In addition to creating a complex control system, Klingon Academy's developers have created a number of original tactical options. Instead of being forced to bludgeon enemy craft by firing round after round of phasers and photon torpedoes, you can immobilize ships with tractor beams and more exotic weaponry, or capture vessels by transporting marines on board. If you encounter overwhelming odds, you can steer your vehicle into planetary rings or near other interstellar phenomena to encumber your pursuers with various debilitating effects. Other than Derek Smart's problematic opus, Battlecruiser 3000, no space sim has purported to offer as many tactical features as Klingon Academy.
Unfortunately, in practice, control of your ship is too unmanageable to permit you to effectively use all of the potential battlefield options. Although more convenient hotkeys can be set for frequently chosen commands, the keyboard control system still often requires you to tap through a series of menus to issue relatively basic commands. Since you have to simultaneously maintain control of your ship's flight and watch the action onscreen while you're navigating menu options, it's far too easy to erroneously issue the wrong command with disastrous consequences. Inexplicably, the game's interface also prevents you from using a joystick's throttle or rudder function, or more than four joystick buttons, which needlessly complicates ship control. While you may be able to externally program your gaming peripherals to add additional functionality, the action still unfolds too quickly, and the game's artificial intelligence is too inadequate, to permit you to conveniently access all potentially available commands.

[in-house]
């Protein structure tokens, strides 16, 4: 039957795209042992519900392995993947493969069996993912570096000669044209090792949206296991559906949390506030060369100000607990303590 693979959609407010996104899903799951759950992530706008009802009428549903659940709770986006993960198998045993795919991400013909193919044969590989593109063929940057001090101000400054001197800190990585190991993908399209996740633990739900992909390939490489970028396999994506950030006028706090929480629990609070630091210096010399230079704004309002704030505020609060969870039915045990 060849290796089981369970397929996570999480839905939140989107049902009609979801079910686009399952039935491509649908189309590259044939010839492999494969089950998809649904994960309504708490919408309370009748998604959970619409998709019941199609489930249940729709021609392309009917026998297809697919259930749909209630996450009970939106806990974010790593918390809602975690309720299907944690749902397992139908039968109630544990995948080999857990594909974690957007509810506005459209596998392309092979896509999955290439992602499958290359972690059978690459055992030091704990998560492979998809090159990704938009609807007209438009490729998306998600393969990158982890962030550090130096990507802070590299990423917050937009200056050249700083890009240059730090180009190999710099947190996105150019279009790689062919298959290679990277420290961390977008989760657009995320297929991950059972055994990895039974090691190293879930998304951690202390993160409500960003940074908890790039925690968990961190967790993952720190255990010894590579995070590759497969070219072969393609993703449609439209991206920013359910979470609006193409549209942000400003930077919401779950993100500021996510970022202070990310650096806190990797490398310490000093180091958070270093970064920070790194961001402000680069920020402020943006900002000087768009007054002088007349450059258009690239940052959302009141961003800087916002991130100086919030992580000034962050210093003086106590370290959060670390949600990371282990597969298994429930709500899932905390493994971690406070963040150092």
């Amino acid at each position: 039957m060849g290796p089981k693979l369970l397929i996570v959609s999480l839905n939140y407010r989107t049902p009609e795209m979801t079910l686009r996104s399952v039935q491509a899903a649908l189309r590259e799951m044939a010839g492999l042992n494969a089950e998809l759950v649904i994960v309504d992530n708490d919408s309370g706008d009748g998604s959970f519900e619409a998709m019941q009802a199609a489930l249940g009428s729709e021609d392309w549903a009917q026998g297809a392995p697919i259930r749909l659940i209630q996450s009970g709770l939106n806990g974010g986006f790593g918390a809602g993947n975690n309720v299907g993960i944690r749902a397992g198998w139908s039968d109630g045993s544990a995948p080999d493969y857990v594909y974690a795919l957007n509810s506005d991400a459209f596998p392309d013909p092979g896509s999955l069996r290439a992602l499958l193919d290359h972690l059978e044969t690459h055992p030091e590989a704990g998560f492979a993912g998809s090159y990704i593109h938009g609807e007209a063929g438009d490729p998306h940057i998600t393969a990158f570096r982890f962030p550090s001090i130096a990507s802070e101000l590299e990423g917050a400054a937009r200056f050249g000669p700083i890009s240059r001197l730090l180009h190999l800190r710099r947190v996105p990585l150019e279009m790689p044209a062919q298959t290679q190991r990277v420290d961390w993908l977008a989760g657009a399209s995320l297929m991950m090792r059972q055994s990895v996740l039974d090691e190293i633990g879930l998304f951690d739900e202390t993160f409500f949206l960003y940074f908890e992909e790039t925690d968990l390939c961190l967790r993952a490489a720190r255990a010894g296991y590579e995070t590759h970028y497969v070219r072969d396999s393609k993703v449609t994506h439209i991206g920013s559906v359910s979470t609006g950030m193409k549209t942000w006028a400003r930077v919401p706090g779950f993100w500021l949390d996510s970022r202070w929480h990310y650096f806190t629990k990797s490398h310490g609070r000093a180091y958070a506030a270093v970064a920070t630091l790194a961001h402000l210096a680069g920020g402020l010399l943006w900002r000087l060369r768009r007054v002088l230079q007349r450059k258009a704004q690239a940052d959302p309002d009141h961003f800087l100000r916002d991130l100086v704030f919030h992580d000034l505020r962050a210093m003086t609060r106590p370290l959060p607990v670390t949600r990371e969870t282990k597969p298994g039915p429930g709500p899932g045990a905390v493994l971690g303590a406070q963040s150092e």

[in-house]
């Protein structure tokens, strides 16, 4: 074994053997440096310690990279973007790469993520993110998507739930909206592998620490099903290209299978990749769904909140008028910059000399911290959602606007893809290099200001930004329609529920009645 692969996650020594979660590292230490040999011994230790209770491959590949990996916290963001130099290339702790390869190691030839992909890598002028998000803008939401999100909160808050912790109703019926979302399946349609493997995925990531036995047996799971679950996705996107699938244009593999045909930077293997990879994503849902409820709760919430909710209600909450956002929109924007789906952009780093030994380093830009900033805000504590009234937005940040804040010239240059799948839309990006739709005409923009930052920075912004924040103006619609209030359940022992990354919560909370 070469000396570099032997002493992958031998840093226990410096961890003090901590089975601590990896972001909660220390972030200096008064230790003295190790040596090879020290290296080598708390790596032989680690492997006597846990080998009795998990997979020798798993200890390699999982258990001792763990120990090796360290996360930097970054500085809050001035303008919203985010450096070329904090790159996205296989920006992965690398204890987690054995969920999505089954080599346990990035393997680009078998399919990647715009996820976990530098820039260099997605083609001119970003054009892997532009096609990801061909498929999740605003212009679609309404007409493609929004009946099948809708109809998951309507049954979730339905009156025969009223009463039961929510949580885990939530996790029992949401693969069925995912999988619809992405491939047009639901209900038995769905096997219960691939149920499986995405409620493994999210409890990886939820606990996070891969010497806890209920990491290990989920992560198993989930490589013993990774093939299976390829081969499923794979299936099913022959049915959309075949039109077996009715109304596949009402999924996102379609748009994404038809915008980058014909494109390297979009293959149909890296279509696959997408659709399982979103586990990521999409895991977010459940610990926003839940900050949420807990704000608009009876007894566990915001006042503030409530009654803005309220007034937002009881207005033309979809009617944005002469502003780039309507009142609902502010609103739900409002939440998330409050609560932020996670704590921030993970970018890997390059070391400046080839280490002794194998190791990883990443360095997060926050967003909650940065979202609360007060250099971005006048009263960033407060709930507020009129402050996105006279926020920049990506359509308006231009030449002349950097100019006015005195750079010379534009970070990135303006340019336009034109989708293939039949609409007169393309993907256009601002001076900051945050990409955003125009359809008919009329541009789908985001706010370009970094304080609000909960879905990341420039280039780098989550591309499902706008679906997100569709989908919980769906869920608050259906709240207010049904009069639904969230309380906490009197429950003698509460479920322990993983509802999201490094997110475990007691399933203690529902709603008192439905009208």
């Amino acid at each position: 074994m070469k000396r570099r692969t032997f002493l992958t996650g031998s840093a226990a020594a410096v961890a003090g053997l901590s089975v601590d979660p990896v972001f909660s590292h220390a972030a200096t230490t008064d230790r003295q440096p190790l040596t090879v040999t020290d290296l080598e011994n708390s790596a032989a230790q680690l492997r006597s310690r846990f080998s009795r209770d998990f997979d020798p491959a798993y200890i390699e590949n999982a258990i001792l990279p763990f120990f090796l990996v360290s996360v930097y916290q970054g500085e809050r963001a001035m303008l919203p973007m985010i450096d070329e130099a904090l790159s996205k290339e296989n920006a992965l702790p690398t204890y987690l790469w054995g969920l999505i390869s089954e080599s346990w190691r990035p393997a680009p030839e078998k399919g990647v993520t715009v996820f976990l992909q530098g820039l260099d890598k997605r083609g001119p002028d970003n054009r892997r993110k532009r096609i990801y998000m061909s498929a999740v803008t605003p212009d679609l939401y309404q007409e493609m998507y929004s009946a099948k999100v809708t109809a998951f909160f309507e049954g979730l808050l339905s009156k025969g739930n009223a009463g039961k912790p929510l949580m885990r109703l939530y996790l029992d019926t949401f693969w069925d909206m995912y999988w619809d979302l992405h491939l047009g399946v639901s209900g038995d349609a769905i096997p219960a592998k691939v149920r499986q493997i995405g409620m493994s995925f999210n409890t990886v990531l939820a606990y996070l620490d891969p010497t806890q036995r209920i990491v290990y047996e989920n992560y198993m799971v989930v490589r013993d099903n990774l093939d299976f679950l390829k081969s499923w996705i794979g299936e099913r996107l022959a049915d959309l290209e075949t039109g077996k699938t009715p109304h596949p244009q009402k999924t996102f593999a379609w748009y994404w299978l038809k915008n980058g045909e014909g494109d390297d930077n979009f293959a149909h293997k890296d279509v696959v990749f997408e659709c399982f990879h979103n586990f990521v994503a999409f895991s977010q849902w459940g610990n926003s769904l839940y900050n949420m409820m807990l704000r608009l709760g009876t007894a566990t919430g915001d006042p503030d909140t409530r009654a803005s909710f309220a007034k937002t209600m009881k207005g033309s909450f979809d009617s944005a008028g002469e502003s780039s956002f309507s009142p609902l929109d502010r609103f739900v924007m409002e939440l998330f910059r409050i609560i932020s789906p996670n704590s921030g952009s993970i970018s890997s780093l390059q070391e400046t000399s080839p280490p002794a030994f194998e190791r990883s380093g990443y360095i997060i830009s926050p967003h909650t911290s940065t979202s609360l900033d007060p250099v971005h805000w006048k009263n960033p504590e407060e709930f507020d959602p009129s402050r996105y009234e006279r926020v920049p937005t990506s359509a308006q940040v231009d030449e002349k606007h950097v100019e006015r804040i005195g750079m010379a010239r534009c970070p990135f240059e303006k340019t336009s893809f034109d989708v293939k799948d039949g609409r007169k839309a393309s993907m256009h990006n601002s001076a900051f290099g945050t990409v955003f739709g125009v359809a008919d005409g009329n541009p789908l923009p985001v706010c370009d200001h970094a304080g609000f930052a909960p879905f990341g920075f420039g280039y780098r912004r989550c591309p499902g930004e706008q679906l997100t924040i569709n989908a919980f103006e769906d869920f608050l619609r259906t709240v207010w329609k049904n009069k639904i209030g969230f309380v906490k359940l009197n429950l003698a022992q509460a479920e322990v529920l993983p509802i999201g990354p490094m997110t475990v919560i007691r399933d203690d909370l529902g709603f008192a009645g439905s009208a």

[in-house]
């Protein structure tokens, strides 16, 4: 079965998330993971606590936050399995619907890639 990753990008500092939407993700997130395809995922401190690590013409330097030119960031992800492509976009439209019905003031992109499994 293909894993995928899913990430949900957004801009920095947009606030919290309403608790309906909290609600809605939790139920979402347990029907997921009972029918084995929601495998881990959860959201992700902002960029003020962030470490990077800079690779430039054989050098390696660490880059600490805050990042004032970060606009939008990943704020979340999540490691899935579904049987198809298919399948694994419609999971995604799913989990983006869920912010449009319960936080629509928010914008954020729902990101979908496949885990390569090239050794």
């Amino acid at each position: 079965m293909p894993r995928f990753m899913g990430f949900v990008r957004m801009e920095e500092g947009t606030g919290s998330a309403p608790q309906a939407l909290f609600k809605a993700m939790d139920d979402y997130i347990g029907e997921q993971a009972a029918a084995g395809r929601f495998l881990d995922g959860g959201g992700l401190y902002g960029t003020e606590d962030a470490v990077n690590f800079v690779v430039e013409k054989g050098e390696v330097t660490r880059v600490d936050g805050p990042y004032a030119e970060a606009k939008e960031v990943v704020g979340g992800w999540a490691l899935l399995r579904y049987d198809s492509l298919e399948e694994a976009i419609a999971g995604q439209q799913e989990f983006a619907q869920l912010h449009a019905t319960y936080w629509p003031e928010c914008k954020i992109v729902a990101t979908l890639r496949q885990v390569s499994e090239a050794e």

Furthermore, while the individual station screens provide the ability to directly tweak the performance of your ship's systems, it's difficult to continue to fly your ship while doing so, and handing helm command over to the computer usually just speeds your ship's destruction. While the developers attempted to compensate for these problems by providing options to further slow the speed of the game (either generally or just when you access the separate station screens), the pace of the game is still too fast. As a result, battles seem to devolve into cumbersome turning matches that are made even more annoying by the tendency of computer-controlled ships to collide with virtually any nearby ship or obstacle.
Collisions in Klingon Academy are extremely damaging, which is actually refreshing considering how inconsequential they are in some space sims, but the computer opponents seem incapable of navigating around other ships or objects. It's ridiculous how easy it is to destroy enemy ships by luring them near an asteroid belt and infuriating how similarly vulnerable your escort ships are when encountering comparable impediments. Since ships in the Star Trek series almost never meandered close enough to each other to collide, voluntarily or otherwise, it's ludicrous how Klingon Academy's computer-controlled vessels seem primarily motivated to play bumper cars with each other. While battles occasionally unfold in a satisfying manner similar to those depicted in the Star Trek movies or shows, they are just as likely to devolve into a farcical interstellar demolition derby.